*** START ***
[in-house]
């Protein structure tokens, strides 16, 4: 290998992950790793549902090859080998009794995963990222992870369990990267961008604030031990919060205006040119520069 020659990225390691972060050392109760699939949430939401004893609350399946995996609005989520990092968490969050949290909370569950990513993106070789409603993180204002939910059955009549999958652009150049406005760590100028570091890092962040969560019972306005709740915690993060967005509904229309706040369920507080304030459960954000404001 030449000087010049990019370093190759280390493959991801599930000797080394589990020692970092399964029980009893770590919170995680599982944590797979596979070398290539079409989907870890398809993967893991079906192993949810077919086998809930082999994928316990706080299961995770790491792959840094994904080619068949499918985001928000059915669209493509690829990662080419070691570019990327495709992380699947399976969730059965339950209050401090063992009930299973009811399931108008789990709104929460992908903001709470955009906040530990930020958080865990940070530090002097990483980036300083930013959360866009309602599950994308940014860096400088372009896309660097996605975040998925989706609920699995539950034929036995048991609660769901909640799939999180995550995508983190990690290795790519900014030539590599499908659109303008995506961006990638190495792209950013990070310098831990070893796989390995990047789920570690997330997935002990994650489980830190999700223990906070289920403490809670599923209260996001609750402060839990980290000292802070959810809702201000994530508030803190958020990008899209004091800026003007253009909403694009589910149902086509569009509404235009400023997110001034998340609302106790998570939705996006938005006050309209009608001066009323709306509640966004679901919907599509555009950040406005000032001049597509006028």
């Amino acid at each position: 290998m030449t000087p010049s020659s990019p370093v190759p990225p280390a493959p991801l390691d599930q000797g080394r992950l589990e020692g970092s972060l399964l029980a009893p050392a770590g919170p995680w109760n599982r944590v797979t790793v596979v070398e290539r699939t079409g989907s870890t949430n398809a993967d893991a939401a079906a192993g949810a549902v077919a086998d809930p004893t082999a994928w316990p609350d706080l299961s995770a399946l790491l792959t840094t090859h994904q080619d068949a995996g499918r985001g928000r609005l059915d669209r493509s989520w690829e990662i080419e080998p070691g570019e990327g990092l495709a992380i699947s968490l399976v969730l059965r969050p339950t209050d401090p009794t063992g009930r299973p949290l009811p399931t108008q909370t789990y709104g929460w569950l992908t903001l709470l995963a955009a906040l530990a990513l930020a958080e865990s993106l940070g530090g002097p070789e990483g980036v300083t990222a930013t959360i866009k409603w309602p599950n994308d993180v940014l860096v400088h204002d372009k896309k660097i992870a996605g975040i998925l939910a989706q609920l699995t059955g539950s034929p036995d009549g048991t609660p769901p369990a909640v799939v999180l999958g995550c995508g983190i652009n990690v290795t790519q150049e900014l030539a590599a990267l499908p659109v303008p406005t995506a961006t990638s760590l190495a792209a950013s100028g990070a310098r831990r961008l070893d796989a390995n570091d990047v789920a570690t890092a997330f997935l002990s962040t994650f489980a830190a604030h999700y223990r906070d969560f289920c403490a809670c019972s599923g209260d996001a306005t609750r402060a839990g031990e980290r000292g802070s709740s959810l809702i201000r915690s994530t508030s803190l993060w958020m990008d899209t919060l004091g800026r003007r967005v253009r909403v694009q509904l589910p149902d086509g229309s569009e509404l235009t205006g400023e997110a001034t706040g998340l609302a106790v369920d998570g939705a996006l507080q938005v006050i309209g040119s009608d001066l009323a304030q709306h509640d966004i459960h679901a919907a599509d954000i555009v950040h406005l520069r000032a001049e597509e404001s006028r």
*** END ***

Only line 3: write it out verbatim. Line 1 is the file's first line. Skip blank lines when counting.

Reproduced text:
């Amino acid at each position: 290998m030449t000087p010049s020659s990019p370093v190759p990225p280390a493959p991801l390691d599930q000797g080394r992950l589990e020692g970092s972060l399964l029980a009893p050392a770590g919170p995680w109760n599982r944590v797979t790793v596979v070398e290539r699939t079409g989907s870890t949430n398809a993967d893991a939401a079906a192993g949810a549902v077919a086998d809930p004893t082999a994928w316990p609350d706080l299961s995770a399946l790491l792959t840094t090859h994904q080619d068949a995996g499918r985001g928000r609005l059915d669209r493509s989520w690829e990662i080419e080998p070691g570019e990327g990092l495709a992380i699947s968490l399976v969730l059965r969050p339950t209050d401090p009794t063992g009930r299973p949290l009811p399931t108008q909370t789990y709104g929460w569950l992908t903001l709470l995963a955009a906040l530990a990513l930020a958080e865990s993106l940070g530090g002097p070789e990483g980036v300083t990222a930013t959360i866009k409603w309602p599950n994308d993180v940014l860096v400088h204002d372009k896309k660097i992870a996605g975040i998925l939910a989706q609920l699995t059955g539950s034929p036995d009549g048991t609660p769901p369990a909640v799939v999180l999958g995550c995508g983190i652009n990690v290795t790519q150049e900014l030539a590599a990267l499908p659109v303008p406005t995506a961006t990638s760590l190495a792209a950013s100028g990070a310098r831990r961008l070893d796989a390995n570091d990047v789920a570690t890092a997330f997935l002990s962040t994650f489980a830190a604030h999700y223990r906070d969560f289920c403490a809670c019972s599923g209260d996001a306005t609750r402060a839990g031990e980290r000292g802070s709740s959810l809702i201000r915690s994530t508030s803190l993060w958020m990008d899209t919060l004091g800026r003007r967005v253009r909403v694009q509904l589910p149902d086509g229309s569009e509404l235009t205006g400023e997110a001034t706040g998340l609302a106790v369920d998570g939705a996006l507080q938005v006050i309209g040119s009608d001066l009323a304030q709306h509640d966004i459960h679901a919907a599509d954000i555009v950040h406005l520069r000032a001049e597509e404001s006028r």